Please Don’t Go…We Need You

Something curious has been happening in my social media feeds. Some of the young evangelical writers I follow are frustrated. Many are tired of the constant combativeness when they try to express concerns about past positions. Others simply find it too hard to be part of a church that focuses on Duck Dynasty, Chick-fil-A, Paula Dean, Mark Driscoll, Ken Hamm, and so on. They are naturally reacting to name-calling, vitriol, and trash-talking on behalf of “bible-believing Christians”.

I’ve seen a confluence of writers put together pieces about new year’s resolutions to avoid getting sucked in to the back and forth. Even those get attacked for being wishy-washy. I fear that this weariness of combativeness and the focus on the wrong issues (like calling Pope Francis a communist), will simply encourage young-ish leaders to give up on the evangelical movement.

Last night, I saw a series of tweets on why these leaders are giving up on evangelicalism. The Duck Dynasty controversy (I still think it was contrived) brought out folks who were willing to support “biblical values” while tolerating racially insensitive (at best) speech and implausible and inelegant connections between homosexuality and bestiality. And those leaders I’m thinking about said, “if that’s what it means to be evangelical, I’m out”.

I’ve written before about the  evangelicals focus on boundary maintenance that will bridge no quarter when it comes to defending favorite positions. It’s easy to see. Rhetoric falls back to simply “Defending the Bible”. I was part of a thread today on how young people respond to evolution and was troubled that some folks weren’t even willing to engage the discussion without saying that the young people were at fault for not holding to “the foolishness of God” against “the wisdom of the world”. Such talk simply adds to the tendency for young people to leave the evangelical fold (and I fear, faith altogether). But my purpose tonight isn’t to address those evangelicals manning the barricades. I want to speak to those who are feeling pushed outside the walls.

My message is in the title: Don’t Go…We Need You.

It is your discomfort with the status quo that will promote change. It is your asking questions and making clear that you won’t put up with this past behavior that is a prophetic voice.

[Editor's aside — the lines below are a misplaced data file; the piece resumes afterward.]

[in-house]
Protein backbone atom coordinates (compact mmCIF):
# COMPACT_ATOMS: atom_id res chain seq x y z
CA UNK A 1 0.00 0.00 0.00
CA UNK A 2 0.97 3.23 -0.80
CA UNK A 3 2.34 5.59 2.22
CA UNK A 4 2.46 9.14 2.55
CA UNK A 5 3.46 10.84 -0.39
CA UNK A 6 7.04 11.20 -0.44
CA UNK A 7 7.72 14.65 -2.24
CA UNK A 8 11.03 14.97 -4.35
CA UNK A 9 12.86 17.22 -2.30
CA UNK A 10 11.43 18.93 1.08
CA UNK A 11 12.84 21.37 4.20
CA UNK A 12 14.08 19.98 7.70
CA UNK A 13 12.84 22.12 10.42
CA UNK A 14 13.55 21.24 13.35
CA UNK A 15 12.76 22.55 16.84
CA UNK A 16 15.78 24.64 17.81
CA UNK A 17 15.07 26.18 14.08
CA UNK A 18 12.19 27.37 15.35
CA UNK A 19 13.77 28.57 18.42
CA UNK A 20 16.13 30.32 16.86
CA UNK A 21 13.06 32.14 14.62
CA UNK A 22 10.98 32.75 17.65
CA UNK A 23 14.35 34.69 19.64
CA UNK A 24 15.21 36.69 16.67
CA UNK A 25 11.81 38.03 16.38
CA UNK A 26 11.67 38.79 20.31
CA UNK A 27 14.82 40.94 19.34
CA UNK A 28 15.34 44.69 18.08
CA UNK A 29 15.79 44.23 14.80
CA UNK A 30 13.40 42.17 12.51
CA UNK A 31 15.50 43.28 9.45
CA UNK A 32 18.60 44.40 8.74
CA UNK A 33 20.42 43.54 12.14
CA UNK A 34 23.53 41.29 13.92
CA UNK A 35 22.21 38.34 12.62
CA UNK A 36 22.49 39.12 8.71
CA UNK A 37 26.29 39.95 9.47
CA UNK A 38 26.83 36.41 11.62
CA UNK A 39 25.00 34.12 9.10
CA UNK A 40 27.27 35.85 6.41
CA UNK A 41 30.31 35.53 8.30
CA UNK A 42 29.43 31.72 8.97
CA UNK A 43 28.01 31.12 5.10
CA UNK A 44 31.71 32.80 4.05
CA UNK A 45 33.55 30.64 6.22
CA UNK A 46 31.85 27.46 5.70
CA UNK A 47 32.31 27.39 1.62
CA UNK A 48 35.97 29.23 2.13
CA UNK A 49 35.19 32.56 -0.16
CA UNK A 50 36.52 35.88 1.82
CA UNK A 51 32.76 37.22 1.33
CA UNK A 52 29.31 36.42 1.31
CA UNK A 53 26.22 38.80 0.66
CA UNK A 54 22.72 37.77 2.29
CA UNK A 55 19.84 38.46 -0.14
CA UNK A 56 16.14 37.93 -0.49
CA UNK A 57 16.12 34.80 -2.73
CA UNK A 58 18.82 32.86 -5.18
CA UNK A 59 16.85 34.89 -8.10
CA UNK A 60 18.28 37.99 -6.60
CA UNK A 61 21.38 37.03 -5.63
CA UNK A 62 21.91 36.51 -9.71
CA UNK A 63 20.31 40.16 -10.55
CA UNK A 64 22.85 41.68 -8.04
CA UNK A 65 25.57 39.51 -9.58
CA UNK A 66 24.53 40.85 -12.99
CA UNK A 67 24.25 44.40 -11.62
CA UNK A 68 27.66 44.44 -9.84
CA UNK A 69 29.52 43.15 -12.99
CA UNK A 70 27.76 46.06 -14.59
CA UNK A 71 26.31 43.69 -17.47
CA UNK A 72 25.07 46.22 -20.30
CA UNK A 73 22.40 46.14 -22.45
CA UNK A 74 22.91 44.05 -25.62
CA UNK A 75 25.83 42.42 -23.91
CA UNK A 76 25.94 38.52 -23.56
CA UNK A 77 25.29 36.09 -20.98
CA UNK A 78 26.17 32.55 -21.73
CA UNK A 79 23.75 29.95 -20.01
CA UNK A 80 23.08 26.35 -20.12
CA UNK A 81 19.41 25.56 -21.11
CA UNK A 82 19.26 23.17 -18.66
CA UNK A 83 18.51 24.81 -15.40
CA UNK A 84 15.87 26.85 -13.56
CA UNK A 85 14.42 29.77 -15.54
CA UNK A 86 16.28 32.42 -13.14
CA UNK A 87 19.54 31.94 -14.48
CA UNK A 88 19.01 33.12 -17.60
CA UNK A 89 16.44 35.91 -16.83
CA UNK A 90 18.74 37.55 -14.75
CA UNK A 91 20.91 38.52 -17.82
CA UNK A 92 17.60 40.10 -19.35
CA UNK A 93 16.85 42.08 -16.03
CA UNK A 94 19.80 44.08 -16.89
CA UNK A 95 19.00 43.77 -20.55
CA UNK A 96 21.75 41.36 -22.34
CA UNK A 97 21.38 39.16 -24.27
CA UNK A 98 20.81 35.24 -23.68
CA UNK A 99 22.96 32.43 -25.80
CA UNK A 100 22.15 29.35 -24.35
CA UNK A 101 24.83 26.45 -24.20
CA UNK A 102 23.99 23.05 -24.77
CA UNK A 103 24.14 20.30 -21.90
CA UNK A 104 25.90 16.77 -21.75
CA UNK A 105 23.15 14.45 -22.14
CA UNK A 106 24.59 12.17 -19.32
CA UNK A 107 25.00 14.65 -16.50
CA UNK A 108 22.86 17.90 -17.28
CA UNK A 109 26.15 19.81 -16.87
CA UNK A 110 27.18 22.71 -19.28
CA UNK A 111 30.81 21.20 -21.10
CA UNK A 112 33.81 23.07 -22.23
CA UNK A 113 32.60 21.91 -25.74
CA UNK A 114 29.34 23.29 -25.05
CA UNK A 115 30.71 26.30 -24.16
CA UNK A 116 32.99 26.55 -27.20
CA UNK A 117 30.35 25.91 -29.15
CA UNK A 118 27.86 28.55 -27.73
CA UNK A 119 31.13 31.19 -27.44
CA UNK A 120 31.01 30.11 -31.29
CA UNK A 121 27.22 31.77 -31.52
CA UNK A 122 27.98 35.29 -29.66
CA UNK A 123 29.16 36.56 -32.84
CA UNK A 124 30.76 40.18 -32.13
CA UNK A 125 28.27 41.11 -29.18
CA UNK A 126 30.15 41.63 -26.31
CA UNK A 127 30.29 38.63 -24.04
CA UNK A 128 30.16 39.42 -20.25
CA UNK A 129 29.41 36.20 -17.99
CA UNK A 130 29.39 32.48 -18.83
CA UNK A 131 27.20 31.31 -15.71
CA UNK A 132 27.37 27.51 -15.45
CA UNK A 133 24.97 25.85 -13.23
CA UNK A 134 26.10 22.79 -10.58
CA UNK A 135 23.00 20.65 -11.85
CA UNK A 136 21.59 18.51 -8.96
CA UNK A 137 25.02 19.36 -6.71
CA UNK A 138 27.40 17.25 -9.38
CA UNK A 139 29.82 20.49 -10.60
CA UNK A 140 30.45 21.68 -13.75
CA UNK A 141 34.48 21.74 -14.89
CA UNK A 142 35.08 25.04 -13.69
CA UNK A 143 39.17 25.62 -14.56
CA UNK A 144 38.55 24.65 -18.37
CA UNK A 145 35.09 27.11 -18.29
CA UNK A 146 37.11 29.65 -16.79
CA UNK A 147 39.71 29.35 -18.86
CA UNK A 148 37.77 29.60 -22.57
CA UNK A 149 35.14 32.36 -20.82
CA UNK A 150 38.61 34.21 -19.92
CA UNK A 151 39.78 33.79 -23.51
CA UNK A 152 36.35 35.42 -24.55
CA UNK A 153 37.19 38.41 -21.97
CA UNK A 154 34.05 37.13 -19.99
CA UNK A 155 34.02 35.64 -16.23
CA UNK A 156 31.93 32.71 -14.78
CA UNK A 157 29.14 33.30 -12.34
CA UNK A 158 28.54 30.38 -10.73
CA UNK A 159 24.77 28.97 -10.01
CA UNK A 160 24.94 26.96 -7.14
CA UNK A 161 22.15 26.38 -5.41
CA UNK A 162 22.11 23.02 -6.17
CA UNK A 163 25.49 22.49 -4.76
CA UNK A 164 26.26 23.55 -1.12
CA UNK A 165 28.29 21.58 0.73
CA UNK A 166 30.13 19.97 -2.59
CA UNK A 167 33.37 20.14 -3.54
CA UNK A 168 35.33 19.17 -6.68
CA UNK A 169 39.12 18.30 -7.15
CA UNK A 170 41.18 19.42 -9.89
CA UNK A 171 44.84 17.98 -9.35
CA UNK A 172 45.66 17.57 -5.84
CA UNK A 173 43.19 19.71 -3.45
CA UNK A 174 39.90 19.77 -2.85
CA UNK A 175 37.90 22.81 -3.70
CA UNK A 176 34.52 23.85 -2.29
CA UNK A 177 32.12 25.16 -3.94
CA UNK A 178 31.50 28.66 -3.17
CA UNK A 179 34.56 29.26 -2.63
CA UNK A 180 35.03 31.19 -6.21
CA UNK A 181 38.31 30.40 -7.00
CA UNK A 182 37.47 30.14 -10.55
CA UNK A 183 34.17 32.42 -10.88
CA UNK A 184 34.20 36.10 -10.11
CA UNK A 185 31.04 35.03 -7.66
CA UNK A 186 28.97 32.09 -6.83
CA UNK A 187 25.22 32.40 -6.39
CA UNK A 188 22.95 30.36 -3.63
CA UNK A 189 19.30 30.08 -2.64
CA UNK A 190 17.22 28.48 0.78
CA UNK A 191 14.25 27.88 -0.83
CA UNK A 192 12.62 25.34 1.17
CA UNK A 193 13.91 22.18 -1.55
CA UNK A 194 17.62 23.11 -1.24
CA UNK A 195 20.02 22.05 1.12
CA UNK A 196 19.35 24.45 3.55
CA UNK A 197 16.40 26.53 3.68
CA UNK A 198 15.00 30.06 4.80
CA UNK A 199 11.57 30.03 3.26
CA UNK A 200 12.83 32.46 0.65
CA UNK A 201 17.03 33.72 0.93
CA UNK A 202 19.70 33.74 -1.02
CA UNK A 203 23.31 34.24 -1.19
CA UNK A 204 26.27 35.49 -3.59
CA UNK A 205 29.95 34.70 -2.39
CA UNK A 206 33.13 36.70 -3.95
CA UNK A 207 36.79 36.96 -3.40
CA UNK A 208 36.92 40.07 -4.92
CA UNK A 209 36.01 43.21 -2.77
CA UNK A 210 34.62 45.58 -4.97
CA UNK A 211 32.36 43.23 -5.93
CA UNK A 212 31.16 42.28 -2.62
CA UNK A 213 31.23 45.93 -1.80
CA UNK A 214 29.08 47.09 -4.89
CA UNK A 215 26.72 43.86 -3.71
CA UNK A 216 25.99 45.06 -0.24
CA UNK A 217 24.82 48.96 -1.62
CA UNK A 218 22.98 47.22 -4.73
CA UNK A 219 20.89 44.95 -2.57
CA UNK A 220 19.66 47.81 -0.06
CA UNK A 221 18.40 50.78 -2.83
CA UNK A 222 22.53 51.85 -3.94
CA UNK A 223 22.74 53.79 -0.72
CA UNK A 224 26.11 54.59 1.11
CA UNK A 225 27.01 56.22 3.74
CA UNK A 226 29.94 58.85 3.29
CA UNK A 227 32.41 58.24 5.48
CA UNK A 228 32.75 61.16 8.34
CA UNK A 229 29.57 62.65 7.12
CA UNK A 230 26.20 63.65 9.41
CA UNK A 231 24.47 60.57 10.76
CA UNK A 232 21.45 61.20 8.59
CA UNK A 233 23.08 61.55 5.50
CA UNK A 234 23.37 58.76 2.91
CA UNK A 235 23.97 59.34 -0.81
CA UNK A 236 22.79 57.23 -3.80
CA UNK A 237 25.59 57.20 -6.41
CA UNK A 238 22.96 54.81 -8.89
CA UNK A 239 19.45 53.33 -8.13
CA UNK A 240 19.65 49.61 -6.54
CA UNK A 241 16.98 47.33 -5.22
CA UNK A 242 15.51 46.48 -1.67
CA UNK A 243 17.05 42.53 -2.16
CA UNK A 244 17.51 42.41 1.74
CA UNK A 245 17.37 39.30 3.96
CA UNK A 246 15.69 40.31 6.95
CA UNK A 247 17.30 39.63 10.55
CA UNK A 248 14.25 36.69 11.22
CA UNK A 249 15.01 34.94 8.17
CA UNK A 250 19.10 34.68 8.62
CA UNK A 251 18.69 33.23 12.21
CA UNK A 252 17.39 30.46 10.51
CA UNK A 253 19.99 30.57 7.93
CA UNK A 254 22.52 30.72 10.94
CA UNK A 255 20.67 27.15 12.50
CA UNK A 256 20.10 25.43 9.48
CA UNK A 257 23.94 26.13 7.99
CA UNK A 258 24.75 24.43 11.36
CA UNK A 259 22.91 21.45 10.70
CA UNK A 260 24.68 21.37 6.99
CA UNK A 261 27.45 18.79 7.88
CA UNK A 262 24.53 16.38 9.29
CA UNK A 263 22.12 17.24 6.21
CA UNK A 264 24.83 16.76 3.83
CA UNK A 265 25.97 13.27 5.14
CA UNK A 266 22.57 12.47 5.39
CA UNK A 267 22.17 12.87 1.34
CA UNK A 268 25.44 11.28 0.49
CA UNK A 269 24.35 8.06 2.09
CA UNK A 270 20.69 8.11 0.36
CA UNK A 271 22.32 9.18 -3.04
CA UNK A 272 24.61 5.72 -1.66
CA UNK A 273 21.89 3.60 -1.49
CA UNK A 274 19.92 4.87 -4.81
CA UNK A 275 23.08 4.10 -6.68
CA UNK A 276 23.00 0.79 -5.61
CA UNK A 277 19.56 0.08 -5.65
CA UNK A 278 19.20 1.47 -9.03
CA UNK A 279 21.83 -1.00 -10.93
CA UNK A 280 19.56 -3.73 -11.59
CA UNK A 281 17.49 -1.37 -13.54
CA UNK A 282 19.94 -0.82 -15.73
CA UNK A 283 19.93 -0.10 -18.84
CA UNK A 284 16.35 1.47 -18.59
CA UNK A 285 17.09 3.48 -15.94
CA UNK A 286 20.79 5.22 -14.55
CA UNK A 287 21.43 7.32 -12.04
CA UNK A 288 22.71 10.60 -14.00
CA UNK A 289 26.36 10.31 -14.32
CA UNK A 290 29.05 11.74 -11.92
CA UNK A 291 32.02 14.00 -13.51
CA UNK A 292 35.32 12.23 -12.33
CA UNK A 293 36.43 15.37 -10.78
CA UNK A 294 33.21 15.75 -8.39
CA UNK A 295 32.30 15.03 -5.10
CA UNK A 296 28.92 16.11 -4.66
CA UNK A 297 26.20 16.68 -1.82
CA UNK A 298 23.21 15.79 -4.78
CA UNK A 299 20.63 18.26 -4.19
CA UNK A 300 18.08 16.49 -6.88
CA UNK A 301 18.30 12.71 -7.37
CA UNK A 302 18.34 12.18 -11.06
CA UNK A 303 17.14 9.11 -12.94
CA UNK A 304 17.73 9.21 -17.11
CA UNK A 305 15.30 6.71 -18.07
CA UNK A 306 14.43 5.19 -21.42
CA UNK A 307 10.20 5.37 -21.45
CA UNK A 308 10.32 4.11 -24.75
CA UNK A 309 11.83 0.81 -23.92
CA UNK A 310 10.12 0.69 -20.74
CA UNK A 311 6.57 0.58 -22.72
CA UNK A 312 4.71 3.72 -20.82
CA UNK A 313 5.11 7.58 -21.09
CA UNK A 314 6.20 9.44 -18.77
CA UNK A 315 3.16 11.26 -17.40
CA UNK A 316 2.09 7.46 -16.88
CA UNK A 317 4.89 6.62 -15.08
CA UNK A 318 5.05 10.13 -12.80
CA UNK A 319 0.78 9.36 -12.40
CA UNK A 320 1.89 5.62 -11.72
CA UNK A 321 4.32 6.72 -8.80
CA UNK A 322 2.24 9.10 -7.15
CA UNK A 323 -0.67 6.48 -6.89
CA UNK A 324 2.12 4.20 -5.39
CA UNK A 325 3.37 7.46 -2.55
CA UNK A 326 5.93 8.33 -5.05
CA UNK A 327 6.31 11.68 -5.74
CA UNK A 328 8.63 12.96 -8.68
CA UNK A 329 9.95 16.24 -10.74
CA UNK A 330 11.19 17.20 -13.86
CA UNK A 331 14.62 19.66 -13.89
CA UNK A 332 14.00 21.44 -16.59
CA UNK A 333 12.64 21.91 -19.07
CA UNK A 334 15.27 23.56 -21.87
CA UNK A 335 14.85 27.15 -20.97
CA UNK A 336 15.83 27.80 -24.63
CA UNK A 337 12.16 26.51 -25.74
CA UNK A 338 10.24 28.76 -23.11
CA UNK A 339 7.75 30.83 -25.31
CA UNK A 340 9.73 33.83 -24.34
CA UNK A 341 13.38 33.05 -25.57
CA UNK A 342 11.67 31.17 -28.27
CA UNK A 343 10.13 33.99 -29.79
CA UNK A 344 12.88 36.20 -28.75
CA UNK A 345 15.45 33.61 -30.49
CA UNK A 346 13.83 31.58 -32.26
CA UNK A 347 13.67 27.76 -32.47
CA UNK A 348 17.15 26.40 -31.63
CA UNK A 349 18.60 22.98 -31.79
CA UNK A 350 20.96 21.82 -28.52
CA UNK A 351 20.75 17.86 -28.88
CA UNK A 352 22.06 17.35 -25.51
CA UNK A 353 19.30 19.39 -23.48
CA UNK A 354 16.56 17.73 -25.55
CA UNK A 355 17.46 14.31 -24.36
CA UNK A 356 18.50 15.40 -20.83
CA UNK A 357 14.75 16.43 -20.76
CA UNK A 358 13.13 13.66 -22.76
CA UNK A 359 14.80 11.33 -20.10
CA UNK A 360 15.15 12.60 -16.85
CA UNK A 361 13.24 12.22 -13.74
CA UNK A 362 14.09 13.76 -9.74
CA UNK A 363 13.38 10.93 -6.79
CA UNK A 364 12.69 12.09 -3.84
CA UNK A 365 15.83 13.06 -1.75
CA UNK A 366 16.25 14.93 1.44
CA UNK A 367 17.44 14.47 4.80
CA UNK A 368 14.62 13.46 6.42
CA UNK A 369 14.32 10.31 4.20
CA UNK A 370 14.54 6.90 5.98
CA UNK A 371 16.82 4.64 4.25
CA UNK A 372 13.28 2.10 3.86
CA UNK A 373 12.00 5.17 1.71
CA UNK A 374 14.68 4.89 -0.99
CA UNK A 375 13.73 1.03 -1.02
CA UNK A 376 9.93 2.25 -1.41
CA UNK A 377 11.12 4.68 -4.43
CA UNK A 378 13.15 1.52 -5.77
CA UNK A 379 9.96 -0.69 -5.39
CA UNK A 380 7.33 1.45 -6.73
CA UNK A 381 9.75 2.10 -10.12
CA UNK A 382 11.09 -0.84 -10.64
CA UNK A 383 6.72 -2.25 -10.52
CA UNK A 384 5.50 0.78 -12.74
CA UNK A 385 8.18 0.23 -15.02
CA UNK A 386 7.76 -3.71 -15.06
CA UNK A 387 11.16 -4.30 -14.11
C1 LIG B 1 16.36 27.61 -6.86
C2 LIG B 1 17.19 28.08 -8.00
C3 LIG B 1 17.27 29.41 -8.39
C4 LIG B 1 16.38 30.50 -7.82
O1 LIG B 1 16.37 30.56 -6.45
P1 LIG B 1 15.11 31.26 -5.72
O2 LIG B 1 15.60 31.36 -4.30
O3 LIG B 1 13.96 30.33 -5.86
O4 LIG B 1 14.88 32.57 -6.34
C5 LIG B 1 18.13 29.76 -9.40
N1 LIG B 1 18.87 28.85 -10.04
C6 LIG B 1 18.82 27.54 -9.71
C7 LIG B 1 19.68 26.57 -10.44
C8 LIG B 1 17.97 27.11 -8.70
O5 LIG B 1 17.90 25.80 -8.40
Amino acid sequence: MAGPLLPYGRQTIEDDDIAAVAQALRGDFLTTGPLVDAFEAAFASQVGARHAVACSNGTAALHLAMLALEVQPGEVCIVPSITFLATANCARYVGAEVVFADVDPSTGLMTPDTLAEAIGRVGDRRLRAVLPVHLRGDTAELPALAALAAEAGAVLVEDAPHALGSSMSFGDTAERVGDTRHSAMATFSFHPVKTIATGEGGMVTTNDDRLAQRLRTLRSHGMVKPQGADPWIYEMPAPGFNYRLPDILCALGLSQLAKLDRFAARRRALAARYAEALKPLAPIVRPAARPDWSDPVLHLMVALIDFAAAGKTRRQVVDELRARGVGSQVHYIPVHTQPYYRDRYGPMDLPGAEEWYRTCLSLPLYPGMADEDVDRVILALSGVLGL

I’m not saying you have to attend the church with the worship band and the fog machine and listen to the sermon-series-soon-to-be-a-book (when the staff finishes it). Feel free to go to the mainline church for awhile if you want some structure without all the name-calling.

But don’t give up on the evangelical movement. You’re too important. The future of evangelicalism depends upon those who are able to testify to faith in Christ in the midst of a complex, postmodern, pluralistic world. We’ll need people who are articulate about their concerns, who can see multiple sides of an issue, who are willing to tolerate some ambiguity, and can help craft answers that are scripturally sound (in the grand arc of scripture) and contextually appropriate.

I’ve been reading Molly Worthen’s Apostles of Reason. I’m a little late to the game as a number of other bloggers have done a wonderful job of responding to the book. I’m only a third of the way in, but I find it right on target in terms of evangelical institutionalization. In the part that I’ve read, two things stand out in stark relief.

First, the convergence of a biblicism and Americanism have roots in the very foundations of the evangelical infrastructure as it formed 50 years ago. I had always known that Harold Lindzell had written a book on the biblical defense of the free enterprise system, but I hadn’t know how much anti-communism and economics were a part of the early story. As N.T. Wright, Walter Brueggemann, and many others, have pointed out such a focus on power is an expression of Empire when Christ set about to build a New Kingdom.

You young evangelicals who were not raised during the cold war can speak to the worldview assumptions that framed the development of evangelicalism. It’s not part of the Gospel. It’s what my former pastor called “Jesus with condiments” – take some Jesus and add whatever you like. We need voices that will say, “Wait a minute here! We’re not celebrating the Kingdom; we’re celebrating the American middle class values of the 1960s!” (which is why I’ve been returning to Bellah’s civil religion in the last month).